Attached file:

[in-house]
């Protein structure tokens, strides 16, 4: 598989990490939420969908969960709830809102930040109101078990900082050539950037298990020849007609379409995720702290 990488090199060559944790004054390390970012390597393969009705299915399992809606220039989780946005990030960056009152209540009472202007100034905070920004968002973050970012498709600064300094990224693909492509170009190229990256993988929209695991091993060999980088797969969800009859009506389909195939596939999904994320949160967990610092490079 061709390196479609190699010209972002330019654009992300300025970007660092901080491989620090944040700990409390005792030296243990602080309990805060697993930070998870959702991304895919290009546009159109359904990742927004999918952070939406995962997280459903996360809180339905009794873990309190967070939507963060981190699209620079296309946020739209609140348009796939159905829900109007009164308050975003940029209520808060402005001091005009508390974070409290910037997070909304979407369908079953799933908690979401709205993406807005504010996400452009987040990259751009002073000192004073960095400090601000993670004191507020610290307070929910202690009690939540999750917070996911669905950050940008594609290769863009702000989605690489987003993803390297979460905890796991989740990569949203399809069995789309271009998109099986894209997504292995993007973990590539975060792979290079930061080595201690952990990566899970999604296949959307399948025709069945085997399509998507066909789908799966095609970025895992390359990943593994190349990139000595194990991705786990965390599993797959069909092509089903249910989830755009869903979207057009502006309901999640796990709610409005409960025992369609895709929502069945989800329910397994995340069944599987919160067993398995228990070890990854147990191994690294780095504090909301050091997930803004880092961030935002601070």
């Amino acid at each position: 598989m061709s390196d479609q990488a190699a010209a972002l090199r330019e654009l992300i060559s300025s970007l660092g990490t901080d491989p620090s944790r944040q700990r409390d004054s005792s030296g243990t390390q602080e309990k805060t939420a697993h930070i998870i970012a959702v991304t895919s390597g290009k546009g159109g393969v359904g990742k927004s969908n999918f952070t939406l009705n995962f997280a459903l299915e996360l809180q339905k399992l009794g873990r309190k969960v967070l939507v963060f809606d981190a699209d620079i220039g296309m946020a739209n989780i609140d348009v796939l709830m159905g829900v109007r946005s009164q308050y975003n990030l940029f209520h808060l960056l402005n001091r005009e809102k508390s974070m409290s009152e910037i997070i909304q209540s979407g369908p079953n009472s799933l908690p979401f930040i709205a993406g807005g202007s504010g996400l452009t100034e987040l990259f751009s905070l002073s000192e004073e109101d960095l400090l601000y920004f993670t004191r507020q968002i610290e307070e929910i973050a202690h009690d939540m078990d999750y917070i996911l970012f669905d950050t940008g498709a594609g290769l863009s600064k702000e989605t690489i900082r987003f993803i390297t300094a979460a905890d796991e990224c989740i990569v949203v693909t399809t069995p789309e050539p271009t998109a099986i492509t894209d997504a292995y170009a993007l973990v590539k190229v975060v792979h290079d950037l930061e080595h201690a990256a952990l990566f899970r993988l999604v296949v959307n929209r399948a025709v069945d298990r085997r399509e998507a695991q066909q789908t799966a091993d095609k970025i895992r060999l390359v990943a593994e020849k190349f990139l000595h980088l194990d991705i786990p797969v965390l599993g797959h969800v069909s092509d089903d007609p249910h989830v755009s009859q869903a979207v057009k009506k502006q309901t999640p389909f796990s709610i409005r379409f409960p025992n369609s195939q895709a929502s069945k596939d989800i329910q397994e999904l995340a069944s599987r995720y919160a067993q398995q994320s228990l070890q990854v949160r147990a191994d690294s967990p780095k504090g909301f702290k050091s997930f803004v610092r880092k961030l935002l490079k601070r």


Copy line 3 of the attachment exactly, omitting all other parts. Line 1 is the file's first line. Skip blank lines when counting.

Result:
């Amino acid at each position: 598989m061709s390196d479609q990488a190699a010209a972002l090199r330019e654009l992300i060559s300025s970007l660092g990490t901080d491989p620090s944790r944040q700990r409390d004054s005792s030296g243990t390390q602080e309990k805060t939420a697993h930070i998870i970012a959702v991304t895919s390597g290009k546009g159109g393969v359904g990742k927004s969908n999918f952070t939406l009705n995962f997280a459903l299915e996360l809180q339905k399992l009794g873990r309190k969960v967070l939507v963060f809606d981190a699209d620079i220039g296309m946020a739209n989780i609140d348009v796939l709830m159905g829900v109007r946005s009164q308050y975003n990030l940029f209520h808060l960056l402005n001091r005009e809102k508390s974070m409290s009152e910037i997070i909304q209540s979407g369908p079953n009472s799933l908690p979401f930040i709205a993406g807005g202007s504010g996400l452009t100034e987040l990259f751009s905070l002073s000192e004073e109101d960095l400090l601000y920004f993670t004191r507020q968002i610290e307070e929910i973050a202690h009690d939540m078990d999750y917070i996911l970012f669905d950050t940008g498709a594609g290769l863009s600064k702000e989605t690489i900082r987003f993803i390297t300094a979460a905890d796991e990224c989740i990569v949203v693909t399809t069995p789309e050539p271009t998109a099986i492509t894209d997504a292995y170009a993007l973990v590539k190229v975060v792979h290079d950037l930061e080595h201690a990256a952990l990566f899970r993988l999604v296949v959307n929209r399948a025709v069945d298990r085997r399509e998507a695991q066909q789908t799966a091993d095609k970025i895992r060999l390359v990943a593994e020849k190349f990139l000595h980088l194990d991705i786990p797969v965390l599993g797959h969800v069909s092509d089903d007609p249910h989830v755009s009859q869903a979207v057009k009506k502006q309901t999640p389909f796990s709610i409005r379409f409960p025992n369609s195939q895709a929502s069945k596939d989800i329910q397994e999904l995340a069944s599987r995720y919160a067993q398995q994320s228990l070890q990854v949160r147990a191994d690294s967990p780095k504090g909301f702290k050091s997930f803004v610092r880092k961030l935002l490079k601070r």